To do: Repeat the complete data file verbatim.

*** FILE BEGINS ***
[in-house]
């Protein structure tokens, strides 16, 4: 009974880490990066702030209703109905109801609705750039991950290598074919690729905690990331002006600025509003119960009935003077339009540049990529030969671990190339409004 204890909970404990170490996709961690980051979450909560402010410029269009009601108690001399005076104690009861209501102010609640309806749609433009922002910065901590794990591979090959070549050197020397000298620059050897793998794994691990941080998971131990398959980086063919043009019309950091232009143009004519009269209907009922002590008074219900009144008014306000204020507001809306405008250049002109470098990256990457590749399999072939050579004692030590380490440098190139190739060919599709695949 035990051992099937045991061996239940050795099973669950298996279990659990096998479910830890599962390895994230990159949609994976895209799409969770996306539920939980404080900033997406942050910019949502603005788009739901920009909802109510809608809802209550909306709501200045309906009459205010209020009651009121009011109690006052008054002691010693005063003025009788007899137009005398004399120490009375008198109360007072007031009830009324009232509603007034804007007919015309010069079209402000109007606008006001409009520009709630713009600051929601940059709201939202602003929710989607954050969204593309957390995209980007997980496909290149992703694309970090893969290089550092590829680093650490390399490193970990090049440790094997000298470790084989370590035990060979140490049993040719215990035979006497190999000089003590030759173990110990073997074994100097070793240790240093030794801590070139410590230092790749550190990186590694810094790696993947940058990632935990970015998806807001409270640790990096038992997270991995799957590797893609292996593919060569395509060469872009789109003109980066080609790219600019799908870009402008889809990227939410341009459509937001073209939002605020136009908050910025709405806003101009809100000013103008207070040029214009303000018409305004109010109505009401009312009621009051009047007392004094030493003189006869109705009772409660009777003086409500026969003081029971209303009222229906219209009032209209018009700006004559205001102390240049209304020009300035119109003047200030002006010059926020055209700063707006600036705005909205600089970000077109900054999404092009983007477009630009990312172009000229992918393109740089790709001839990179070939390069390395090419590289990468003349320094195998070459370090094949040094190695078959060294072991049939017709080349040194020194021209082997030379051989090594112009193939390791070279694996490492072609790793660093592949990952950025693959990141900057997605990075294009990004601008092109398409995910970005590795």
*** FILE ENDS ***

[in-house]
């Protein structure tokens, strides 16, 4: 009974880490990066702030209703109905109801609705750039991950290598074919690729905690990331002006600025509003119960009935003077339009540049990529030969671990190339409004 204890909970404990170490996709961690980051979450909560402010410029269009009601108690001399005076104690009861209501102010609640309806749609433009922002910065901590794990591979090959070549050197020397000298620059050897793998794994691990941080998971131990398959980086063919043009019309950091232009143009004519009269209907009922002590008074219900009144008014306000204020507001809306405008250049002109470098990256990457590749399999072939050579004692030590380490440098190139190739060919599709695949 035990051992099937045991061996239940050795099973669950298996279990659990096998479910830890599962390895994230990159949609994976895209799409969770996306539920939980404080900033997406942050910019949502603005788009739901920009909802109510809608809802209550909306709501200045309906009459205010209020009651009121009011109690006052008054002691010693005063003025009788007899137009005398004399120490009375008198109360007072007031009830009324009232509603007034804007007919015309010069079209402000109007606008006001409009520009709630713009600051929601940059709201939202602003929710989607954050969204593309957390995209980007997980496909290149992703694309970090893969290089550092590829680093650490390399490193970990090049440790094997000298470790084989370590035990060979140490049993040719215990035979006497190999000089003590030759173990110990073997074994100097070793240790240093030794801590070139410590230092790749550190990186590694810094790696993947940058990632935990970015998806807001409270640790990096038992997270991995799957590797893609292996593919060569395509060469872009789109003109980066080609790219600019799908870009402008889809990227939410341009459509937001073209939002605020136009908050910025709405806003101009809100000013103008207070040029214009303000018409305004109010109505009401009312009621009051009047007392004094030493003189006869109705009772409660009777003086409500026969003081029971209303009222229906219209009032209209018009700006004559205001102390240049209304020009300035119109003047200030002006010059926020055209700063707006600036705005909205600089970000077109900054999404092009983007477009630009990312172009000229992918393109740089790709001839990179070939390069390395090419590289990468003349320094195998070459370090094949040094190695078959060294072991049939017709080349040194020194021209082997030379051989090594112009193939390791070279694996490492072609790793660093592949990952950025693959990141900057997605990075294009990004601008092109398409995910970005590795």